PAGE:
As with all playoff formats in any sport and at any level, there will always be disagreements about the best way to determine a champion. Obviously, there's always the standard debate about those teams with more inherent advantages than others - for example, for how many years have we heard the endless complaints about the 'big market' teams in baseball, such as the New York Yankees, having much greater financial resources than most other competitors, thus giving them a decided advantage in the pursuit of high-end free agents? Those arguments will never go away. The best that can be done is to develop a system that attempts to level the playing field as much as possible and to realize that nothing will ever be perfect.
Count me among those who like the playoff system that we have in Rhode Island high school basketball. Every team in the state has a chance to win a championship, beginning with their regular-season and divisional tournaments. Following that, should a given team have had a successful enough season to qualify for the larger, Open State Tournament that results in a single, unified state champion, so much the better. The chance to even further validate the work that's been done by a group of players and a coaching staff is always a good thing. In a sense, it's not unlike the college conference tournaments that we all watch as March rolls around, that then leads to fans' 'doing their brackets' for the NCAA tournament. And, much like that greater spectacle, high school basketball teams in Rhode Island - particularly those in Divisions II and III - have the chance to play the role of Cinderella when they go up against the bigger dogs from Division I.
Last night, in a game broadcast live right here on The Network (with the usual broadcast team of Johnathan Feeny, Cam Brennan, and Stone Freeman doing their usual quality work on play-by-play and in-game analysis), we had the opportunity to watch - difficult as it may have been for Hendricken fans - the possible beginning of a Cinderella run. Of course, the East Greenwich Avengers wouldn't have seen themselves as a 'Cinderella' team, since they swept through their D-III schedule with a perfect 18-0 mark but were upset in their divisional tournament by eventual champion Juanita Sanchez in the semi-finals. There's a perfect example as to why the Open State Tournament is a great thing, because there's simply no way a team as good as East Greenwich should not have the opportunity to try to further validate their season.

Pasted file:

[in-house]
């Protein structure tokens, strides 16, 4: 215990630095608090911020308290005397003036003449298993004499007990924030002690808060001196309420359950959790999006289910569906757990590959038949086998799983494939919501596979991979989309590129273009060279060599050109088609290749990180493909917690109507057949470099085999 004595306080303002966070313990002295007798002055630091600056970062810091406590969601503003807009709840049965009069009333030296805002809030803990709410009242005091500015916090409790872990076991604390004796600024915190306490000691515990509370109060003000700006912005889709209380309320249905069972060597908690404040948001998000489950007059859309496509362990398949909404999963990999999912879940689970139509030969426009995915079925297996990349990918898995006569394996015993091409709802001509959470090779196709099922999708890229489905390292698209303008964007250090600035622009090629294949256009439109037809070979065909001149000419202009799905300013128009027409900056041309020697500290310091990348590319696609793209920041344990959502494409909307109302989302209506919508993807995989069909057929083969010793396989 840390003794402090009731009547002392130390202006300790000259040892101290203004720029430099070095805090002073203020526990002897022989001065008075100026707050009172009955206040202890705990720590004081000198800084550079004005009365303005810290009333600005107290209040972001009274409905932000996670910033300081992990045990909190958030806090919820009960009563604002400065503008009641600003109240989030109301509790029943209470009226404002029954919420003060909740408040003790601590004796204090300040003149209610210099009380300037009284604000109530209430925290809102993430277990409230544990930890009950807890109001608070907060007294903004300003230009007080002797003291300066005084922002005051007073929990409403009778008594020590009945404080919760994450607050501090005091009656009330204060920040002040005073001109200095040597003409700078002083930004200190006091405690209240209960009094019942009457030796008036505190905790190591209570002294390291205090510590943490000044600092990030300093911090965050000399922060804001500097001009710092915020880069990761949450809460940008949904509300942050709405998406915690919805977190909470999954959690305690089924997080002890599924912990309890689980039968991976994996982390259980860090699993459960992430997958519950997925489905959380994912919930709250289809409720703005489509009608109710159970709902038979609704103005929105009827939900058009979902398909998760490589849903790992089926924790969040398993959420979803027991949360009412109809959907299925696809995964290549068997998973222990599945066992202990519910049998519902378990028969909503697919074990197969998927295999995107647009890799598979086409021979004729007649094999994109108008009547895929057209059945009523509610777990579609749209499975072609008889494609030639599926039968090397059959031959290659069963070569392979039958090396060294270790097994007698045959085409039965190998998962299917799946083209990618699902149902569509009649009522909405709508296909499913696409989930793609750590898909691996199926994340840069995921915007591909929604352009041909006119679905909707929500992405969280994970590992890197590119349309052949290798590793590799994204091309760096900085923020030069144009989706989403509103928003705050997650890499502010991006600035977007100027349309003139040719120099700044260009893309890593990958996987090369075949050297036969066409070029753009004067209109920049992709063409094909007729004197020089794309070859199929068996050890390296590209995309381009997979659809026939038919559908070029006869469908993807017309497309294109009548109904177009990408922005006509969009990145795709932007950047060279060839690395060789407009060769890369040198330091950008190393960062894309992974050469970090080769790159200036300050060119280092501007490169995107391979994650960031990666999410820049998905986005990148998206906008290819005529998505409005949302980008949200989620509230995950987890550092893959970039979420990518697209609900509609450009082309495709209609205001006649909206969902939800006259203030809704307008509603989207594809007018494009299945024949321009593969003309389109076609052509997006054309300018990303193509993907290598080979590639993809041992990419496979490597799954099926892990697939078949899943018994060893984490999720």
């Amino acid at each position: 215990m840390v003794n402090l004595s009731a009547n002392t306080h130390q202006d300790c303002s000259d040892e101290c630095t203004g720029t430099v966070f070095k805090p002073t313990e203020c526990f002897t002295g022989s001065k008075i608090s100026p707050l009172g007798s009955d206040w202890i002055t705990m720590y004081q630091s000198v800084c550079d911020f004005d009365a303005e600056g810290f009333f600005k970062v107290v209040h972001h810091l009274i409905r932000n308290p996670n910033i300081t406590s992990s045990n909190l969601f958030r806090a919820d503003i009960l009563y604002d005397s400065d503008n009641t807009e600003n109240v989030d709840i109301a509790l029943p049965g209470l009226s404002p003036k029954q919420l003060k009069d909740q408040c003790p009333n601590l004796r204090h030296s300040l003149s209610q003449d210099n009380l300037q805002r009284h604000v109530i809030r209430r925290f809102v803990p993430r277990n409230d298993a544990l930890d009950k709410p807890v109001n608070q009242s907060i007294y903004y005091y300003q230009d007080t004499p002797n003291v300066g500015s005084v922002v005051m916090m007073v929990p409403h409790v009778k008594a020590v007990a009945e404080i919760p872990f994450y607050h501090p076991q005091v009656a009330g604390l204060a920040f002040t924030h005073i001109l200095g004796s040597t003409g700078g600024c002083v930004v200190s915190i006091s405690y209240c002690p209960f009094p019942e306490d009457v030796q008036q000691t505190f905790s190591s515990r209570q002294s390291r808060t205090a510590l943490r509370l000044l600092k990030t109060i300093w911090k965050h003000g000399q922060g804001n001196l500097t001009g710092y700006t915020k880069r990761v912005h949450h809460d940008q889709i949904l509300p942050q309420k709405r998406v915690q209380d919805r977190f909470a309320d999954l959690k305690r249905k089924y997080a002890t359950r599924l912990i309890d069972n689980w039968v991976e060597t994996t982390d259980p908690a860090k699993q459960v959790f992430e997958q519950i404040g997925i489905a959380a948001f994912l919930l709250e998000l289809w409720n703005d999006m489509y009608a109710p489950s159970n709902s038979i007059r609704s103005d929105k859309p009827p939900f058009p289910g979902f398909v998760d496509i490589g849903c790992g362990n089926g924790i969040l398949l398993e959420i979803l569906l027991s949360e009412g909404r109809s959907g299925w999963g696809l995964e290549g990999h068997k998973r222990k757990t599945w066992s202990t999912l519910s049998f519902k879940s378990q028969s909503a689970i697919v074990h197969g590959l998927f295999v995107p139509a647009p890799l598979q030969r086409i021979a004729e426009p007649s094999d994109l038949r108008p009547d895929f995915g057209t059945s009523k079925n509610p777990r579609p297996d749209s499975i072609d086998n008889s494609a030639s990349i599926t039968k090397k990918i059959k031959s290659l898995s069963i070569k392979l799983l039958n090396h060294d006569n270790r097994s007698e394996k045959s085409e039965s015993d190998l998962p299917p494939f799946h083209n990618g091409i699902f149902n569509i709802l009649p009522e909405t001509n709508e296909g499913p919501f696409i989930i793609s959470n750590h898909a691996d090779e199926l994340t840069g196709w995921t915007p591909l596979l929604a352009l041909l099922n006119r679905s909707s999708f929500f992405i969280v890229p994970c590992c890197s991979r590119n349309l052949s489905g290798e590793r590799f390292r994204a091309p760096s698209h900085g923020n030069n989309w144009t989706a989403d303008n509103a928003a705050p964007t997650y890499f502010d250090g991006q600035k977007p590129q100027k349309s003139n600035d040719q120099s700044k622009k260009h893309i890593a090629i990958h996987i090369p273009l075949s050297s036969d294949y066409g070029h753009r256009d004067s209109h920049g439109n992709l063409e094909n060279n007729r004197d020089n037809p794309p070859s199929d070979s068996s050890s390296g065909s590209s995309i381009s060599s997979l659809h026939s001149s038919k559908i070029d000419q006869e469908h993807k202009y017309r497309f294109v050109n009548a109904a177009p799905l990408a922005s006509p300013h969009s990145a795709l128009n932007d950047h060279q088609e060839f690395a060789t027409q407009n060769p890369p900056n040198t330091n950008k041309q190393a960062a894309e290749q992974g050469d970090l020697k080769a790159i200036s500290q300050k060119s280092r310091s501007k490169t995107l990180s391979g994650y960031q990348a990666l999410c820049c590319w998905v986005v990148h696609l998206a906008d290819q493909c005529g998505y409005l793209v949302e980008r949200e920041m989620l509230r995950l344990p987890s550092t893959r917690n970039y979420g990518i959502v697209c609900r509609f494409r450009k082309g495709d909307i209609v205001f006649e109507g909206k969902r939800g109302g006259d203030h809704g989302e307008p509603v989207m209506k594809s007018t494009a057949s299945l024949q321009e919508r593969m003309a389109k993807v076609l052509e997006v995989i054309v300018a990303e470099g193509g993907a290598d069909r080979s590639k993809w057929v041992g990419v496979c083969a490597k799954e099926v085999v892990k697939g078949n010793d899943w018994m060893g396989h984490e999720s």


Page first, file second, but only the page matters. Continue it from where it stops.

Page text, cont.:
Fans can still watch the entire game, from beginning to end, at the top of the page in the first viewer.
The Avengers' taking it to the Hawks most of the night - along with an added element to the potential storyline, in one of their key players, Nolan Cooney, making his first return to the Avenger lineup after battling cancer - was, so to speak, 'must-see TV'. Nolan scored a key basket during a furious push by EG during the second half to put the game away; his courage on so many fronts is, in itself, a story that transcends a mere basketball game.
Out of the gate when the teams jumped it up, it looked as though the Hawks might run away and hide, taking a reasonably quick 8-0 lead. From that point on, however, it's a pretty safe argument to say that the Avengers outplayed our guys for the rest of the game. Ira Lough came off the bench about mid-way into the first half and provided five key points (including a big three-pointer), several huge rebounds, and aggressive play that helped to keep the Avengers at bay until intermission, at which point the Hawks held a slim 20-17 advantage. As the second half unfolded, it became clear that the Avengers had no intention of laying down for Hendricken - or any other team, for that matter, if they had the opportunity to advance - and were not going away. The Hawks were in a dogfight against a D-III team, but for all intents and purposes, the labels no longer applied. These were simply two basketball teams trying to survive. Of course, matters weren't being helped by the Hawks' inexplicable inability to score points; nonetheless, East Greenwich was controlling the game.
The Avengers actually held a five-point lead, 30-25, with about five minutes to go. From there, however, the Hawks found themselves, to an extent, and took control of the last part of the game. Matt Duffie's two consecutive baskets and Chris O'Brien's huge, game-tying three-pointer pulled the Hawks back from the brink.
So, what's the takeaway from this game? It's unfortunate that the Avengers can't advance, because they really are a tough, talented team.
The Hawks? They're gonna have to, as Coach Gomes is wont to say, "score the ball" if they hope to move on in the tournament.
The Hawks move on to the next round and will face Mount Hope, Sunday at Brown. The Huskies prevailed in their first round game in the 4-13 matchup when they upset West Warwick, 74-62. The original time for Sunday's game was slated for 2 pm, but because of our Open House in the afternoon, that time may change.
Stay tuned for details.